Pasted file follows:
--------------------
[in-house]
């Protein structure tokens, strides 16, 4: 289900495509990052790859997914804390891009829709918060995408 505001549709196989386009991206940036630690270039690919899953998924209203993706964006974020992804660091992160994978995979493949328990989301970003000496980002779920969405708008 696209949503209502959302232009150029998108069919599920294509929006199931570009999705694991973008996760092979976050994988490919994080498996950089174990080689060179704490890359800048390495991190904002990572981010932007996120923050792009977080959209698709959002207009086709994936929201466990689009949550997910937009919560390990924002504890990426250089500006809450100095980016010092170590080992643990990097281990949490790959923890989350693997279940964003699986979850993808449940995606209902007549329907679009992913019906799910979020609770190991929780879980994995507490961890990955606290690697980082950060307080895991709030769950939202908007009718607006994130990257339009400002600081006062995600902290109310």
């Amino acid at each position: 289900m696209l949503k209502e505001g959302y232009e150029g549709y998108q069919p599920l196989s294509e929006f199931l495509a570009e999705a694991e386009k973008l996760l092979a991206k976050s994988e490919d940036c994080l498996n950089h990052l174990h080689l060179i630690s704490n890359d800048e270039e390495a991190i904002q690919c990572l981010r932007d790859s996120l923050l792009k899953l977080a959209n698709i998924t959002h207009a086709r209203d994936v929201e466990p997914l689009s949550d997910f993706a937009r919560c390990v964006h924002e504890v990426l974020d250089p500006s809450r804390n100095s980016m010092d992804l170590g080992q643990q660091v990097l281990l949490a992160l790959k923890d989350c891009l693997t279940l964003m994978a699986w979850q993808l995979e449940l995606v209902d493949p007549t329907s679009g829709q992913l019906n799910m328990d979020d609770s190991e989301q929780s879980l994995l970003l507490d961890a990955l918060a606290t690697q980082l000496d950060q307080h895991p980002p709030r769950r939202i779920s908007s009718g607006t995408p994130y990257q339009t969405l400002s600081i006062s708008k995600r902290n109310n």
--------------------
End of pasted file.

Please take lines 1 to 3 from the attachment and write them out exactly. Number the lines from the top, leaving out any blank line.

[in-house]
């Protein structure tokens, strides 16, 4: 289900495509990052790859997914804390891009829709918060995408 505001549709196989386009991206940036630690270039690919899953998924209203993706964006974020992804660091992160994978995979493949328990989301970003000496980002779920969405708008 696209949503209502959302232009150029998108069919599920294509929006199931570009999705694991973008996760092979976050994988490919994080498996950089174990080689060179704490890359800048390495991190904002990572981010932007996120923050792009977080959209698709959002207009086709994936929201466990689009949550997910937009919560390990924002504890990426250089500006809450100095980016010092170590080992643990990097281990949490790959923890989350693997279940964003699986979850993808449940995606209902007549329907679009992913019906799910979020609770190991929780879980994995507490961890990955606290690697980082950060307080895991709030769950939202908007009718607006994130990257339009400002600081006062995600902290109310």
């Amino acid at each position: 289900m696209l949503k209502e505001g959302y232009e150029g549709y998108q069919p599920l196989s294509e929006f199931l495509a570009e999705a694991e386009k973008l996760l092979a991206k976050s994988e490919d940036c994080l498996n950089h990052l174990h080689l060179i630690s704490n890359d800048e270039e390495a991190i904002q690919c990572l981010r932007d790859s996120l923050l792009k899953l977080a959209n698709i998924t959002h207009a086709r209203d994936v929201e466990p997914l689009s949550d997910f993706a937009r919560c390990v964006h924002e504890v990426l974020d250089p500006s809450r804390n100095s980016m010092d992804l170590g080992q643990q660091v990097l281990l949490a992160l790959k923890d989350c891009l693997t279940l964003m994978a699986w979850q993808l995979e449940l995606v209902d493949p007549t329907s679009g829709q992913l019906n799910m328990d979020d609770s190991e989301q929780s879980l994995l970003l507490d961890a990955l918060a606290t690697q980082l000496d950060q307080h895991p980002p709030r769950r939202i779920s908007s009718g607006t995408p994130y990257q339009t969405l400002s600081i006062s708008k995600r902290n109310n």